It’s reported that the Seminole Tribe of Florida probably will not approve the terms of a Class III gaming compact proposed by state lawmakers, the tribe’s attorney said.
The tribe is concerned about the increased revenue-sharing rate the state is demanding in the new deal, attorney Barry Richard said. Also, the compact’s lack of a exclusivity for Class III games to the Tribes is an issue.
“I feel firmly that the tribe couldn’t live with it and the Department of Interior wouldn’t approve it,” Richard told The South Florida Sun-Sentinel.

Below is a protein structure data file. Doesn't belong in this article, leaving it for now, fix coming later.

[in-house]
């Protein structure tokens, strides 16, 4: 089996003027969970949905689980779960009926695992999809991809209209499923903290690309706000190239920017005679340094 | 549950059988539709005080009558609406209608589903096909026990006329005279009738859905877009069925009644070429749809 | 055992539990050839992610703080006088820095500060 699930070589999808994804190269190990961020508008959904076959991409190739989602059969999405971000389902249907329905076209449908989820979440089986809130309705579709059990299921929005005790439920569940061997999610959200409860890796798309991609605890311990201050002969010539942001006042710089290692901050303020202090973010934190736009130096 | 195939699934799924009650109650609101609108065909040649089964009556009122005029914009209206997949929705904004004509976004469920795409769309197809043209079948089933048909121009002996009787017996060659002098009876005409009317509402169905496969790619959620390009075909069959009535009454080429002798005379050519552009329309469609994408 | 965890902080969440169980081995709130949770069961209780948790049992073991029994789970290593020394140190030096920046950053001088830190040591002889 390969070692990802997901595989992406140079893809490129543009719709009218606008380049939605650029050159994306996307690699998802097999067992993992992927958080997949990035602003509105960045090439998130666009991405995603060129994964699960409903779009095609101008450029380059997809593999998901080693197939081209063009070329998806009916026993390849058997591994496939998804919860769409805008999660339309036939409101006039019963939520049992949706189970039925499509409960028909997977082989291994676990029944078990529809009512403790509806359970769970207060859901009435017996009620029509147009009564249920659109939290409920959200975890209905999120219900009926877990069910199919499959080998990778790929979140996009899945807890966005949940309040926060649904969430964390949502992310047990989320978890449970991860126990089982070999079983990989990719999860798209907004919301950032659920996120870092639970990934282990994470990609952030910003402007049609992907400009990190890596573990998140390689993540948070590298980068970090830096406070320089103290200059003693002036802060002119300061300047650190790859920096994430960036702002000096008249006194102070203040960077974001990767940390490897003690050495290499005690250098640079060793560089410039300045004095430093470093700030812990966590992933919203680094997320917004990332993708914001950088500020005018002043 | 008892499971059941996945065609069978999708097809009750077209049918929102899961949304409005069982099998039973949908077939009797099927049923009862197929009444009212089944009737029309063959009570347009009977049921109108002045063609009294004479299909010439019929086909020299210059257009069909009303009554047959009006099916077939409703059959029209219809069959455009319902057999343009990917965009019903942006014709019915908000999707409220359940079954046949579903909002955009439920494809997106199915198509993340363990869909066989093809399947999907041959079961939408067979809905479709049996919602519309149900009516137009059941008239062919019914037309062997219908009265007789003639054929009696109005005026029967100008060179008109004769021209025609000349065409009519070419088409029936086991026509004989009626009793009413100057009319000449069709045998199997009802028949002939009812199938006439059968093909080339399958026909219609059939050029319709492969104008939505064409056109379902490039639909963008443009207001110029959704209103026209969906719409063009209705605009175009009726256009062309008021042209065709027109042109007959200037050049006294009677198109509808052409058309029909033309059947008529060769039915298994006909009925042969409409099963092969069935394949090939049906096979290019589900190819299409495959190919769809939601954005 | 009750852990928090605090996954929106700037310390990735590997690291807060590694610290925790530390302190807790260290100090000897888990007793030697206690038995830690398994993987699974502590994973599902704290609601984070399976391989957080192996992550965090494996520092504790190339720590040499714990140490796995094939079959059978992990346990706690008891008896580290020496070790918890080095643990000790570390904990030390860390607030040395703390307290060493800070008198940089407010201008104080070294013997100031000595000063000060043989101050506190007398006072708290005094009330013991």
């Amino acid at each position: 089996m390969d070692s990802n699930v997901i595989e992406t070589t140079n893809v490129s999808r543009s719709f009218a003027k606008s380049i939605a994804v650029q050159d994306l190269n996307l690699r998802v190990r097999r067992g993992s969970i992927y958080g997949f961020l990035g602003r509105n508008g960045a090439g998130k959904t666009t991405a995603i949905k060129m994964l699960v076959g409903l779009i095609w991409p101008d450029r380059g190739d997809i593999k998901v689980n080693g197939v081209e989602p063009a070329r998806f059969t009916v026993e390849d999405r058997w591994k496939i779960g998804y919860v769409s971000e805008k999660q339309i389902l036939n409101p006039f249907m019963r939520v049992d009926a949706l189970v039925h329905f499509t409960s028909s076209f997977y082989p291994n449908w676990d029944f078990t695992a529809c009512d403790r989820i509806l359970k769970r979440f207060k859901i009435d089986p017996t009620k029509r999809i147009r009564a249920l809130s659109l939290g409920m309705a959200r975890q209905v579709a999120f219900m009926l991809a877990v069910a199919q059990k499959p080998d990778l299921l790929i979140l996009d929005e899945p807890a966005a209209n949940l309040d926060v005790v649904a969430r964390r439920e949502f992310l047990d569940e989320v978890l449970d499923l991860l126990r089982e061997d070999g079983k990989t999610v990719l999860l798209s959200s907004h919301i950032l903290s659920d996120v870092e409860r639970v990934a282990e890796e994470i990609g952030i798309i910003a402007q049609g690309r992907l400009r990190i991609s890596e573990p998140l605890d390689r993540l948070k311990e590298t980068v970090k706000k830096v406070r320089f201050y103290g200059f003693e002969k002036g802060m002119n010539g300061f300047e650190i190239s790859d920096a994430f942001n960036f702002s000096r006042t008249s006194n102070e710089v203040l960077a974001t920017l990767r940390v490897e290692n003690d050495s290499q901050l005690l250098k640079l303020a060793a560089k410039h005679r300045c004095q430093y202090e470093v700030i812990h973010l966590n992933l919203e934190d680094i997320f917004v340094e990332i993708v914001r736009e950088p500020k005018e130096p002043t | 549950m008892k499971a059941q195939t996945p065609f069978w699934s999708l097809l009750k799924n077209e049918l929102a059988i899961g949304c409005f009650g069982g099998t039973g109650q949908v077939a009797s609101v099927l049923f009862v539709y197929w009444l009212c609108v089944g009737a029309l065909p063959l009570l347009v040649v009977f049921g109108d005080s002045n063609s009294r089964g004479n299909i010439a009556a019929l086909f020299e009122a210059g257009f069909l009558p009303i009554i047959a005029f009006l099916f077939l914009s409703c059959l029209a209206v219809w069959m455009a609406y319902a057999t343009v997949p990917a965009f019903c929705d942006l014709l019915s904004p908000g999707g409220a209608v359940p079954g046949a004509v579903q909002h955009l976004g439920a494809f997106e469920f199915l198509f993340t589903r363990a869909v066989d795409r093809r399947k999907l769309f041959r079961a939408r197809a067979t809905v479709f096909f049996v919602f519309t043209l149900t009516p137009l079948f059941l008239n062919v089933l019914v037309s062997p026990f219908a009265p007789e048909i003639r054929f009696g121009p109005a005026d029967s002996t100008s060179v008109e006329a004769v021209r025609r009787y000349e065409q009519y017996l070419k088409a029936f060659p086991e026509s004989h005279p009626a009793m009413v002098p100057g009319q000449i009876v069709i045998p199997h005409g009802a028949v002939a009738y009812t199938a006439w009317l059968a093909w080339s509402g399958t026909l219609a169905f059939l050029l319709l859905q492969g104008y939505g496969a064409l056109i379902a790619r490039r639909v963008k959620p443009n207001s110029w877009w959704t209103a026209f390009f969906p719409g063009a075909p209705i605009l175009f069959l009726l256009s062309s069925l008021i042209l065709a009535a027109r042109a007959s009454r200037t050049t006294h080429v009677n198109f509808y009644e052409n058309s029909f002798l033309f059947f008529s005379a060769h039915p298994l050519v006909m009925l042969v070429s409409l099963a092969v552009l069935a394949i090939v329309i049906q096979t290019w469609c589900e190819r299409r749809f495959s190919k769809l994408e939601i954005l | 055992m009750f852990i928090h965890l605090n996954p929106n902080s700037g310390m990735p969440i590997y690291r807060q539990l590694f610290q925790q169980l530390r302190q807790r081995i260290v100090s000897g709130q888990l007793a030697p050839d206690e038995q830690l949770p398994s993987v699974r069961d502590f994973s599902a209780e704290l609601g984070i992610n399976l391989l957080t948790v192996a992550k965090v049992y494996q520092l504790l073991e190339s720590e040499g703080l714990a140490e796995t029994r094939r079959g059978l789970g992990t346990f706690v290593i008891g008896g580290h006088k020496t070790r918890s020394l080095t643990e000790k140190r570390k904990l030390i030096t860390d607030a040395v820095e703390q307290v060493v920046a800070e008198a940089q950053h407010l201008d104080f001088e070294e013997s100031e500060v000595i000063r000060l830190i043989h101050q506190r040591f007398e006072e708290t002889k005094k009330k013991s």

When reviewing revenue-sharing, the Bureau of Indian Affairs typically determines whether the compact provides exclusivity. Non-Indian racetracks in south Florida already offer slot machines and could offer table games in the future but the new deal still requires the tribe to share revenues with the state.
Seminoles balk at Florida’s new casino legislation (The South Florida Sun-Sentinel 6/12)